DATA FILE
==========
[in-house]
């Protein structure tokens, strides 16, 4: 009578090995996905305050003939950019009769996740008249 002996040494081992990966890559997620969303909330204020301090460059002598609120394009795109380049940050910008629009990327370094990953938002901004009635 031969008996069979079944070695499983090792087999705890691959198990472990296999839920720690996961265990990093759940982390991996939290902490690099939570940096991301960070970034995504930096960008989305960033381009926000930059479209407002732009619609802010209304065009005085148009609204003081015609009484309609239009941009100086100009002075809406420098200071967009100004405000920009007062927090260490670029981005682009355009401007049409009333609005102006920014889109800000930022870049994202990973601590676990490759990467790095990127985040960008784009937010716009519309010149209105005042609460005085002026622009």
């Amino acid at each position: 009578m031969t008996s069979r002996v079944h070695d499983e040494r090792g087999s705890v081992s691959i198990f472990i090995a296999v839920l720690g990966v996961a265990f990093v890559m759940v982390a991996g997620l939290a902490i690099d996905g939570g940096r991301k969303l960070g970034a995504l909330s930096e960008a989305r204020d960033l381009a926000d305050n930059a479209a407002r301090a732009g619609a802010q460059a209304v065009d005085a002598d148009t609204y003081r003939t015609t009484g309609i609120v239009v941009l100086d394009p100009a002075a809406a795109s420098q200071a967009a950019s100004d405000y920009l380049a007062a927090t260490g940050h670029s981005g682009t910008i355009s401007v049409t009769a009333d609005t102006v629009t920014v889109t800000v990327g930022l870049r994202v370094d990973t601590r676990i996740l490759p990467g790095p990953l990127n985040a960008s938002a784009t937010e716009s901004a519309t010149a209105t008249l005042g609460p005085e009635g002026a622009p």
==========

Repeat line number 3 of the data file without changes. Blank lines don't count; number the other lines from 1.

């Amino acid at each position: 009578m031969t008996s069979r002996v079944h070695d499983e040494r090792g087999s705890v081992s691959i198990f472990i090995a296999v839920l720690g990966v996961a265990f990093v890559m759940v982390a991996g997620l939290a902490i690099d996905g939570g940096r991301k969303l960070g970034a995504l909330s930096e960008a989305r204020d960033l381009a926000d305050n930059a479209a407002r301090a732009g619609a802010q460059a209304v065009d005085a002598d148009t609204y003081r003939t015609t009484g309609i609120v239009v941009l100086d394009p100009a002075a809406a795109s420098q200071a967009a950019s100004d405000y920009l380049a007062a927090t260490g940050h670029s981005g682009t910008i355009s401007v049409t009769a009333d609005t102006v629009t920014v889109t800000v990327g930022l870049r994202v370094d990973t601590r676990i996740l490759p990467g790095p990953l990127n985040a960008s938002a784009t937010e716009s901004a519309t010149a209105t008249l005042g609460p005085e009635g002026a622009p």